Monday, January 31, 2011

Bandaged Bear

Brian and I dashed out to the barn this afternoon to check on Bear as a 'blizzard' rolled into town. We found him munching on the bale, his coat fluffed out and poofy.

We brought Bear inside (and left Steen outside, AGAIN, much to a certain paint's chagrin) and checked the leg. No visible swelling above or below the bandage. A little bit of heat, but nothing dramatic. Bear was pretty much behaving like it didn't bother him until I started poking at it, at which point he pulled the leg away once or twice.

So, we'll leave the bandage on through tomorrow night probably, and then see what's going on under there. Bear, in the meantime, seems in good spirits, though he did try to use his doe-eyes on me to get some chopped hay.


It didn't work.

Sunday, January 30, 2011

Rite of Passage?

This morning Brian and I were finishing our coffee when my cell phone rang. The caller ID told me it was Cathi, who owns our barn. My heart gave a flutter as I answered.

Cathi is at least sensitive to the fact that most of her boarders have a reaction like mine when she calls them. She said immediately, "Nothing catastrophic, but Bear's bleeding from his left hind leg. He doesn't want to let me near enough to get a good look."

So, Brian and I bundled up and headed out. Cathi was out in the pasture when we arrived, and told us Bear had been walking around fine and only favoring the leg sometimes when he stopped. Brian haltered Bear without a problem and we brought him indoors. There was quite a bit of partially frozen blood in the hair around the wound and on Bear's other leg as well, so it was hard to tell at first what exactly was wrong, but eventually we got things cleaned up enough to see it was only one cut, about 3/4" long and deep enough to be more than nothing but not serious enough to warrant calling the vet. It's location on the outside of the leg midway between the hock and fetlock is not a high-mobility area.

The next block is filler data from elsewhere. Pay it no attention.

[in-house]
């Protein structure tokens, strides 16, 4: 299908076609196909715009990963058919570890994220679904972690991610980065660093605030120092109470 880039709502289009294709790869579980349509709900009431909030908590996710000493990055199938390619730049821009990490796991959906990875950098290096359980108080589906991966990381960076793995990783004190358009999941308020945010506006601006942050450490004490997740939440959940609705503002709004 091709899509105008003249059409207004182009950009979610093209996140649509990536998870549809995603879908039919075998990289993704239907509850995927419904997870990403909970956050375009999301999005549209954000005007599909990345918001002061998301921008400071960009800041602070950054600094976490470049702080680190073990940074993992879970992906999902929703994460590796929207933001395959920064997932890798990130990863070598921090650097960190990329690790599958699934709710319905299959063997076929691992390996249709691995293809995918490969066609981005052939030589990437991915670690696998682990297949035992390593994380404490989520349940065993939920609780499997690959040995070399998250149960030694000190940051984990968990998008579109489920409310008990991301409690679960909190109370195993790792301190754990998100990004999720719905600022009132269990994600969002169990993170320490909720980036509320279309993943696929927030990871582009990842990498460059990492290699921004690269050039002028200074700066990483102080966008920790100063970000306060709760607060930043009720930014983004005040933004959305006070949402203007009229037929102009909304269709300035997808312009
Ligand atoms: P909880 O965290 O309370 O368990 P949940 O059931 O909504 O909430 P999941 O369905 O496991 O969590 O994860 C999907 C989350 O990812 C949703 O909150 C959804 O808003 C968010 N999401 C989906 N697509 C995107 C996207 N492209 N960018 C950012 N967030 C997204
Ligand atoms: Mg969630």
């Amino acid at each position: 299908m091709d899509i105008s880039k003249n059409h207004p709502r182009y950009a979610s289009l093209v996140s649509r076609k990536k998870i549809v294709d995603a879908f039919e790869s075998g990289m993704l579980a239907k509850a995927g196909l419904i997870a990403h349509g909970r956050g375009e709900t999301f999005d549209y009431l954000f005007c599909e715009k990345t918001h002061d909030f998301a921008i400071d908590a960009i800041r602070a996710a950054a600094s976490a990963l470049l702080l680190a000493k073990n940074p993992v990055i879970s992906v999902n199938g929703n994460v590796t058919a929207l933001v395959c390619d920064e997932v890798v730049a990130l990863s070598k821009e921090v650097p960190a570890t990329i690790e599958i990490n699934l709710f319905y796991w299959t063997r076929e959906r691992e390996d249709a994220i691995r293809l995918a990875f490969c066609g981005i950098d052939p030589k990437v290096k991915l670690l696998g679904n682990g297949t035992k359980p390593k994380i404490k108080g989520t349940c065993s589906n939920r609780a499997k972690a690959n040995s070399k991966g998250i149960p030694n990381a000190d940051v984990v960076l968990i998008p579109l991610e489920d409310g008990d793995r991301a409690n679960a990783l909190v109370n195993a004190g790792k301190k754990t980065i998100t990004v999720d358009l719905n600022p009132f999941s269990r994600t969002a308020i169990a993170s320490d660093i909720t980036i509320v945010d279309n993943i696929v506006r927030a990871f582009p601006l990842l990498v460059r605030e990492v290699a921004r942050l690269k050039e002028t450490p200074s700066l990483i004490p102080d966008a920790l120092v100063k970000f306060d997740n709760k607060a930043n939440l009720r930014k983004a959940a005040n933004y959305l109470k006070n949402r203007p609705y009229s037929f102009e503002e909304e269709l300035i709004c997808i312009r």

Brian stood by Bear's head to keep him quiet while I cleaned the wound with surgical scrub and then packed the gash with Neosporin. Bear was mostly patient with this, frequently moving the leg away when I touched the wound but otherwise not resisting. Finally satisfied we had done all we could, we wrapped the leg to help with keeping it clean. So now Bear is sporting a bandage quite a lot like the one Steen had to wear after his leg injury.


For comparison, here's an old shot of Steen and his bandage (with his nursemaid, Sassy):


So, it is kind of funny that our two horses have each been injured once and in almost the exact same place. Of course (thankfully) Bear's is much much less dramatic and serious than Steen's was.

We'll keep an eye on the wound over the next few days but hopefully it will heal without complications.

Friday, January 28, 2011

A Warm Winter Day at the Barn

I am finally well again and had some time this morning, so I headed out to see how our guys were doing. Temps were in the high twenties and it felt good to be outside and doing something after so many days cooped up being ill.


Steen came right up to the gate when he saw me, while Bear watched from the choice spot by the wind-block. It is interesting. Bear is clearly one of the horses in the herd who gets to choose where he stands and what he eats at any given moment, while Steen is clearly not. And yet, Bear has more bites and scrapes and cuts on him .

I took Steen inside and took his blanket off. Then I turned him out in the arena because he often really enjoys rolling after having the blanket on for a while. He rolled: